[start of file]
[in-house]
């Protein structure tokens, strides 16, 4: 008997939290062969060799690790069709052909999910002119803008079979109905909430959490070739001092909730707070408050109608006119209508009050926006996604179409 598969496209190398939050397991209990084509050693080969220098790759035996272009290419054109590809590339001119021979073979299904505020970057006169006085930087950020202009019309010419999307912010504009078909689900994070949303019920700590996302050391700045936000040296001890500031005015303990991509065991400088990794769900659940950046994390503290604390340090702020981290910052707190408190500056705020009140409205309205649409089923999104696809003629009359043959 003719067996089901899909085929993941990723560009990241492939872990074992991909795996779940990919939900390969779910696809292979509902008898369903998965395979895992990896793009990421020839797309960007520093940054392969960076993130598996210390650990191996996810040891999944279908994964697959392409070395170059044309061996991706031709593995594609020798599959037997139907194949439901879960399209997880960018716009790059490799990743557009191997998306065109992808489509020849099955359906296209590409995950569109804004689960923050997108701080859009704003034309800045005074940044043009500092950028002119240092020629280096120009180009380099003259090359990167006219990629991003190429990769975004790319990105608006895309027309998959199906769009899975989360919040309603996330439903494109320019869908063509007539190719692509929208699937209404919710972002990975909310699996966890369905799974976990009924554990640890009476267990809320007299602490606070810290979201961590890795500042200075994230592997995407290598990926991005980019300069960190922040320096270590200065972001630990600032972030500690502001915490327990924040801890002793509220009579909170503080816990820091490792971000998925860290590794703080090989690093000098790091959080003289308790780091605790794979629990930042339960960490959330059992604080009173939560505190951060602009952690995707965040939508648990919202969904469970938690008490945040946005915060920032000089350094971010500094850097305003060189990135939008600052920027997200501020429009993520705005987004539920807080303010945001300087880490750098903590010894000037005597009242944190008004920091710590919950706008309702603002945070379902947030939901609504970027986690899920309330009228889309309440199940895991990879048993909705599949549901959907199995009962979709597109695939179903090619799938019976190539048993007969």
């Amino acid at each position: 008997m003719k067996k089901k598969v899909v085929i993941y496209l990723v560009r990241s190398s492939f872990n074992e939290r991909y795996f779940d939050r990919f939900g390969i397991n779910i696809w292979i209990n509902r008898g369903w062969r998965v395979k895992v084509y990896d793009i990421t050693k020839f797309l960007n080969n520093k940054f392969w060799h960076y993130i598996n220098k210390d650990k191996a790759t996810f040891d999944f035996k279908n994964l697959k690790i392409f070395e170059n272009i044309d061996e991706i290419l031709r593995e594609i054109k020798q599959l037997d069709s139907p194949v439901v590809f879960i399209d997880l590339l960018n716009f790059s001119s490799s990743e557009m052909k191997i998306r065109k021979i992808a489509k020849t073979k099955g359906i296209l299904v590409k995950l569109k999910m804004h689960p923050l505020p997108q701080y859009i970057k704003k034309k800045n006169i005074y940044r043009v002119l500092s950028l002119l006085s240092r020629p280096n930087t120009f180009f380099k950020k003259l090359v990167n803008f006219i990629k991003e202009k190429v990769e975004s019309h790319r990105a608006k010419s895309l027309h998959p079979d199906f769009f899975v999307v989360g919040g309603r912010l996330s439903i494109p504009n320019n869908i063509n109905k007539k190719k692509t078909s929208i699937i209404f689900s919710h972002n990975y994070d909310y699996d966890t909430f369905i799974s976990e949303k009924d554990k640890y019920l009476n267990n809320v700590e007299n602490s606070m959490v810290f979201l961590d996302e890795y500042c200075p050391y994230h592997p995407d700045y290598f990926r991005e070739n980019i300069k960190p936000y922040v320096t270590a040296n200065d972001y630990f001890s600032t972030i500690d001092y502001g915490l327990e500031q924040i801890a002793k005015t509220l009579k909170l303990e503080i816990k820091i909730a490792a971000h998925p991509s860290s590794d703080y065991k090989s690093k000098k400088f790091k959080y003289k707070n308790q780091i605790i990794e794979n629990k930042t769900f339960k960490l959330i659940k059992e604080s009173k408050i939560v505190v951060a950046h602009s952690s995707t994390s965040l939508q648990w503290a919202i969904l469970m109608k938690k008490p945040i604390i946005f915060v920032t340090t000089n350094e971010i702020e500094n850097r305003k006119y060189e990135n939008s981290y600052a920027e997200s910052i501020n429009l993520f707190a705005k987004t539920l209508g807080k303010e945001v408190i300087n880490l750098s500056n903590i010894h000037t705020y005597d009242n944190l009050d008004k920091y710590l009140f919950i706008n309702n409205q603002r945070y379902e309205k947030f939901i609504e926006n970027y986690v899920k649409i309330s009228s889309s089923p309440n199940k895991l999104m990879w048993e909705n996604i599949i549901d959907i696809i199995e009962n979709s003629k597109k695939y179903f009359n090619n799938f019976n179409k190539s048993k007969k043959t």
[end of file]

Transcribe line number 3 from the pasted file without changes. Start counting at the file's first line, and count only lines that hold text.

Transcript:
């Amino acid at each position: 008997m003719k067996k089901k598969v899909v085929i993941y496209l990723v560009r990241s190398s492939f872990n074992e939290r991909y795996f779940d939050r990919f939900g390969i397991n779910i696809w292979i209990n509902r008898g369903w062969r998965v395979k895992v084509y990896d793009i990421t050693k020839f797309l960007n080969n520093k940054f392969w060799h960076y993130i598996n220098k210390d650990k191996a790759t996810f040891d999944f035996k279908n994964l697959k690790i392409f070395e170059n272009i044309d061996e991706i290419l031709r593995e594609i054109k020798q599959l037997d069709s139907p194949v439901v590809f879960i399209d997880l590339l960018n716009f790059s001119s490799s990743e557009m052909k191997i998306r065109k021979i992808a489509k020849t073979k099955g359906i296209l299904v590409k995950l569109k999910m804004h689960p923050l505020p997108q701080y859009i970057k704003k034309k800045n006169i005074y940044r043009v002119l500092s950028l002119l006085s240092r020629p280096n930087t120009f180009f380099k950020k003259l090359v990167n803008f006219i990629k991003e202009k190429v990769e975004s019309h790319r990105a608006k010419s895309l027309h998959p079979d199906f769009f899975v999307v989360g919040g309603r912010l996330s439903i494109p504009n320019n869908i063509n109905k007539k190719k692509t078909s929208i699937i209404f689900s919710h972002n990975y994070d909310y699996d966890t909430f369905i799974s976990e949303k009924d554990k640890y019920l009476n267990n809320v700590e007299n602490s606070m959490v810290f979201l961590d996302e890795y500042c200075p050391y994230h592997p995407d700045y290598f990926r991005e070739n980019i300069k960190p936000y922040v320096t270590a040296n200065d972001y630990f001890s600032t972030i500690d001092y502001g915490l327990e500031q924040i801890a002793k005015t509220l009579k909170l303990e503080i816990k820091i909730a490792a971000h998925p991509s860290s590794d703080y065991k090989s690093k000098k400088f790091k959080y003289k707070n308790q780091i605790i990794e794979n629990k930042t769900f339960k960490l959330i659940k059992e604080s009173k408050i939560v505190v951060a950046h602009s952690s995707t994390s965040l939508q648990w503290a919202i969904l469970m109608k938690k008490p945040i604390i946005f915060v920032t340090t000089n350094e971010i702020e500094n850097r305003k006119y060189e990135n939008s981290y600052a920027e997200s910052i501020n429009l993520f707190a705005k987004t539920l209508g807080k303010e945001v408190i300087n880490l750098s500056n903590i010894h000037t705020y005597d009242n944190l009050d008004k920091y710590l009140f919950i706008n309702n409205q603002r945070y379902e309205k947030f939901i609504e926006n970027y986690v899920k649409i309330s009228s889309s089923p309440n199940k895991l999104m990879w048993e909705n996604i599949i549901d959907i696809i199995e009962n979709s003629k597109k695939y179903f009359n090619n799938f019976n179409k190539s048993k007969k043959t």